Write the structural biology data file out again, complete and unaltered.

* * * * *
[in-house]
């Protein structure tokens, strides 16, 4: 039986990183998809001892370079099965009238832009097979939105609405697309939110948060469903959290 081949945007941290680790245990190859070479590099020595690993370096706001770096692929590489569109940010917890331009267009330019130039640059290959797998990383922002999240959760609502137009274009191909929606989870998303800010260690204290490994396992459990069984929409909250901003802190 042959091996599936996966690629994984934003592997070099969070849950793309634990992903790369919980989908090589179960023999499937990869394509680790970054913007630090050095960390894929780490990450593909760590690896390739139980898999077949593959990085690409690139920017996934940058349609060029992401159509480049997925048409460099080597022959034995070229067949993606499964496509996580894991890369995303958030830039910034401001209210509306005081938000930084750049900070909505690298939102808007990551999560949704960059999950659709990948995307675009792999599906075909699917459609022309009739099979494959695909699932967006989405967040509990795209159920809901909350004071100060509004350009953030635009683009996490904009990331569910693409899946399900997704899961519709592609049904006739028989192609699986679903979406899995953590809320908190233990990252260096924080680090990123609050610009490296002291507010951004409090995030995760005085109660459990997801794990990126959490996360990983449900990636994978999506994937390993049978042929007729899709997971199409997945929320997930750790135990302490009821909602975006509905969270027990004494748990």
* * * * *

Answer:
[in-house]
């Protein structure tokens, strides 16, 4: 039986990183998809001892370079099965009238832009097979939105609405697309939110948060469903959290 081949945007941290680790245990190859070479590099020595690993370096706001770096692929590489569109940010917890331009267009330019130039640059290959797998990383922002999240959760609502137009274009191909929606989870998303800010260690204290490994396992459990069984929409909250901003802190 042959091996599936996966690629994984934003592997070099969070849950793309634990992903790369919980989908090589179960023999499937990869394509680790970054913007630090050095960390894929780490990450593909760590690896390739139980898999077949593959990085690409690139920017996934940058349609060029992401159509480049997925048409460099080597022959034995070229067949993606499964496509996580894991890369995303958030830039910034401001209210509306005081938000930084750049900070909505690298939102808007990551999560949704960059999950659709990948995307675009792999599906075909699917459609022309009739099979494959695909699932967006989405967040509990795209159920809901909350004071100060509004350009953030635009683009996490904009990331569910693409899946399900997704899961519709592609049904006739028989192609699986679903979406899995953590809320908190233990990252260096924080680090990123609050610009490296002291507010951004409090995030995760005085109660459990997801794990990126959490996360990983449900990636994978999506994937390993049978042929007729899709997971199409997945929320997930750790135990302490009821909602975006509905969270027990004494748990």